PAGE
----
Brazil's Right-Wing Presidential Candidate Stabbed in the Stomach

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Brazil's right-wing presidential frontrunner Jair Bolsonaro has undergone emergency surgery after he was stabbed in the stomach during a campaign event.

At the moment of the attack, Mr. Bolsonaro was on the shoulders of a supporter, looking out at the crowd and giving a thumbs up with his left hand. His son Flavio Bolsonaro, now running for a senate seat, posted on Twitter that his father, also confirmed that the attacker failed to significantly hurt his father. Analysts said Thursday's attack may potentially give his candidacy a fresh momentum.

Police spokesman Flavio Santiago confirmed to The Associated Press that Bolsonaro had been stabbed and that his attacker was arrested.

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Jair Bolsonaro was removed from the scene by supporters and taken to Santal Casa Hospital in Juiz de Fora, according to state-run Agencia Brasil.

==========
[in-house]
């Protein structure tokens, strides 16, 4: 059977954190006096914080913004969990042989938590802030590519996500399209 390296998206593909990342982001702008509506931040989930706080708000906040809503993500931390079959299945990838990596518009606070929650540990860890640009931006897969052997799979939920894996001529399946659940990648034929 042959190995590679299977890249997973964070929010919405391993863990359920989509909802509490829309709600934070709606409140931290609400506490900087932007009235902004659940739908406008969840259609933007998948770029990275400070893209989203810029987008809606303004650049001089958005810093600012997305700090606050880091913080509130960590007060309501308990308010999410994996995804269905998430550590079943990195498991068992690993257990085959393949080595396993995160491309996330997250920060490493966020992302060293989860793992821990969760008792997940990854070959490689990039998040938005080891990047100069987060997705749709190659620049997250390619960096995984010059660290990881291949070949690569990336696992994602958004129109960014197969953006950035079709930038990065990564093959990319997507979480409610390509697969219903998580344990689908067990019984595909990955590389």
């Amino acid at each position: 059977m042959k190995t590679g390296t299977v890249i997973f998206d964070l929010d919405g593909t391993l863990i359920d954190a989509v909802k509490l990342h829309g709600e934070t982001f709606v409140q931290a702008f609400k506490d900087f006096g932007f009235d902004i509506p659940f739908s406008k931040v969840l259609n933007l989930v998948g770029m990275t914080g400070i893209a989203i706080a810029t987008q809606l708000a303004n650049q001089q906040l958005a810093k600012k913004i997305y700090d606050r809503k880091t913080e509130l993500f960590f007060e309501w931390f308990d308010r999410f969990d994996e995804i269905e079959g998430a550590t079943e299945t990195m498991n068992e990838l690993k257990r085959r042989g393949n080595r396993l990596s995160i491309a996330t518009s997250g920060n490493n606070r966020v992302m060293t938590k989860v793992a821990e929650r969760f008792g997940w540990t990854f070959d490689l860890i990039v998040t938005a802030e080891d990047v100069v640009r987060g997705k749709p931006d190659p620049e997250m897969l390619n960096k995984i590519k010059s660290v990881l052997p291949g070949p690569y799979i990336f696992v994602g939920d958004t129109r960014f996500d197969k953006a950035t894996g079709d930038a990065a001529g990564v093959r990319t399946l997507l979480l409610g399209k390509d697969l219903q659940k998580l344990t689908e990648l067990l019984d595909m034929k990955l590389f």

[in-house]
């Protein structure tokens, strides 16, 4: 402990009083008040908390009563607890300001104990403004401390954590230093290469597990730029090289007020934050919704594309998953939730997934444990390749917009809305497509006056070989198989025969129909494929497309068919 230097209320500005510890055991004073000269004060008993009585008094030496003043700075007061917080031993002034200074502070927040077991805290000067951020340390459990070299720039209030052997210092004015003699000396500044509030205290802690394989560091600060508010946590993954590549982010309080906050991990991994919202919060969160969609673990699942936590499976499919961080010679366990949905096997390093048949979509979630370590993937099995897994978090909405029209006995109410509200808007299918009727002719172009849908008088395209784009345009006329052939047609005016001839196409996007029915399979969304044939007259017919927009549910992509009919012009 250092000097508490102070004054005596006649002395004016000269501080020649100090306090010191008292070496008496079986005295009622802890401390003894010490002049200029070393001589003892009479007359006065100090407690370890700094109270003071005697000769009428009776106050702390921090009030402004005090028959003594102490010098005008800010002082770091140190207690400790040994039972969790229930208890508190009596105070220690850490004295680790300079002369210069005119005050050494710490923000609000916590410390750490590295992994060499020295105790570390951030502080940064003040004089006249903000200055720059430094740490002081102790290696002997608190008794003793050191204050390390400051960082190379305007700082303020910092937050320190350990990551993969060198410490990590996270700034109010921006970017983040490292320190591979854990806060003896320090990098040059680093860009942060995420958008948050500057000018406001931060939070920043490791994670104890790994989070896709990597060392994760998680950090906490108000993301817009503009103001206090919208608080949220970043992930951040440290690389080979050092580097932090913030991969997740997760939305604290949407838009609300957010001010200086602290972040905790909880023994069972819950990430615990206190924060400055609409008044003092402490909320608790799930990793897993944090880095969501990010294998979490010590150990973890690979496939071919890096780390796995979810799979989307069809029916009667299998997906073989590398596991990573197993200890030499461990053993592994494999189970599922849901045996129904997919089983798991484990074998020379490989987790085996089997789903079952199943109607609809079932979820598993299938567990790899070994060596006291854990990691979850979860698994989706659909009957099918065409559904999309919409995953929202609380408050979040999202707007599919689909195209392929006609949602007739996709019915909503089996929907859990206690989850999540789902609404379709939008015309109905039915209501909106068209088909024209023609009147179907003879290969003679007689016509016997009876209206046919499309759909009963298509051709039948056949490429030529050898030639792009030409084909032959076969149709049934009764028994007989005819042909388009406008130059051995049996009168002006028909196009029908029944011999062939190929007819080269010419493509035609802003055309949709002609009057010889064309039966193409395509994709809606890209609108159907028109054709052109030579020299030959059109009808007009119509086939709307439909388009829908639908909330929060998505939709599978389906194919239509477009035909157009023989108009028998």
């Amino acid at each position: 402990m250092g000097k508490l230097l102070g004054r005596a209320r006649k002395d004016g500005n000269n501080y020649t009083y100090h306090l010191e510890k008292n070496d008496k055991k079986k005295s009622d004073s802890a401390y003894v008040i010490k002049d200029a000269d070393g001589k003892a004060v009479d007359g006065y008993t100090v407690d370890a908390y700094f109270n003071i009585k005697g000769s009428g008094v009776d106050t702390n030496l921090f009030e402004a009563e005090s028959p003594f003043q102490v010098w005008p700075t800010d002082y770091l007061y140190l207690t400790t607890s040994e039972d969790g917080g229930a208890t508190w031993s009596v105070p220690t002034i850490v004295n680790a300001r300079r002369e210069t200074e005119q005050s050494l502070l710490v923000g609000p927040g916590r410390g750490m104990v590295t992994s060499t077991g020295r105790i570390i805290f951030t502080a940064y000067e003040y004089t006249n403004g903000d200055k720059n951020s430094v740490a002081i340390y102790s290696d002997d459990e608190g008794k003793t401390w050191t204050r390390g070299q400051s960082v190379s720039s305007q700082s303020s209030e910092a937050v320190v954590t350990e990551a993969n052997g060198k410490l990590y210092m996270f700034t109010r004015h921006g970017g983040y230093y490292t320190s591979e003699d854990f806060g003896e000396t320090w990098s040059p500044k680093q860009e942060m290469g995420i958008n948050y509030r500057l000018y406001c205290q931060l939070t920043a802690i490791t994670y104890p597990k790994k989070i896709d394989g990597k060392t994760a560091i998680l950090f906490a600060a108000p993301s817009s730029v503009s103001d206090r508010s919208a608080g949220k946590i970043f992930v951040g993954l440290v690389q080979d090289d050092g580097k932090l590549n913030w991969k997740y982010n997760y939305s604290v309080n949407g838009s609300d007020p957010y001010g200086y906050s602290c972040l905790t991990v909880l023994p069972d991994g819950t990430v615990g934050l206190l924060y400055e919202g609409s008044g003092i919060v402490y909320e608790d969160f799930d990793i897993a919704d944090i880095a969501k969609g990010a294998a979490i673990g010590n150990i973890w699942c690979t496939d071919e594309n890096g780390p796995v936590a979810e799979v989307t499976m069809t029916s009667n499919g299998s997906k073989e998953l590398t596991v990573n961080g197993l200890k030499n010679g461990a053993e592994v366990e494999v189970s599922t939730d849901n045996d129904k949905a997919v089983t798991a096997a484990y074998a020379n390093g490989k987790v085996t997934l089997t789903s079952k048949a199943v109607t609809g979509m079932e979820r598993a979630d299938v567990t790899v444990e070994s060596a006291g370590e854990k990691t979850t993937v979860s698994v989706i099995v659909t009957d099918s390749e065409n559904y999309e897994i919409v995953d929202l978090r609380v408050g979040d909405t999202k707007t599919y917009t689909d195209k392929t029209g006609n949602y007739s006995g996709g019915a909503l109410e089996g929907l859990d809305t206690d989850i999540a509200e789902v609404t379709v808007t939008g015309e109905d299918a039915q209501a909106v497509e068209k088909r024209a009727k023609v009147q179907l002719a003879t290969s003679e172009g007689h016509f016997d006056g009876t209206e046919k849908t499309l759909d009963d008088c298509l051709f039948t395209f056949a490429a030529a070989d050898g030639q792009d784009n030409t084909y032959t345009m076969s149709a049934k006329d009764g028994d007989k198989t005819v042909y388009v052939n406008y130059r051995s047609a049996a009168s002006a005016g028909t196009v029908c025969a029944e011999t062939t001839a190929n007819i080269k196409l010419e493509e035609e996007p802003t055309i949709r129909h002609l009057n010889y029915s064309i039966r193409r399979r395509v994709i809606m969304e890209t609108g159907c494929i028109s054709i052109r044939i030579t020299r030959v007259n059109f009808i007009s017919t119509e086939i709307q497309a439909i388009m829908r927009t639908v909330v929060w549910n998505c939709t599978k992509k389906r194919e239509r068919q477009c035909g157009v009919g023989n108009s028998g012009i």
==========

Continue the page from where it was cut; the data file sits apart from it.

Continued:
Brazil's upcoming presidential election on October 7 is set to be one of the most unpredictable votes in the country's history, with one third of voters undecided. "I hope prayers for us will intensify!" He said if he could, he would lynch the suspect police have in custody. The newspaper notes that security guards escorted him out of the crowd to receive medical attention and that Bolsonaro was wearing a bulletproof vest at the time.

Bolsonaro, a far-right candidate for the Social Liberal Party (PSL), is second in the polls to jailed former President Luiz Inacio Lula da Silva, who is barred from participating but will appeal to the Supreme Court.

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Despite being a congressman since 1991, Bolsonaro is running as an outsider ready to upend the establishment. Other presidential candidates were quick to condemn the attack.

While Mr. Bolsonaro has a strong following, he is also a deeply polarising figure. In an article previous year calling him "Brazil's Donald Trump", The Economistdescribed Bolsonaro as a "religious nationalist and former army captain, he is anti-gay, pro-gun, and an apologist for dictators who tortured and killed Brazilians between 1964 and 1985".

Fernando Haddad, who is expected to take Mr. da Silva's place on the Workers' Party ticket, called the attack "absurd and regrettable".

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"Politics is done through dialogue and by convincing, never with hate", tweeted Geraldo Alckmin, former governor of Sao Paulo who has focused negative ads on Mr. Bolsonaro.

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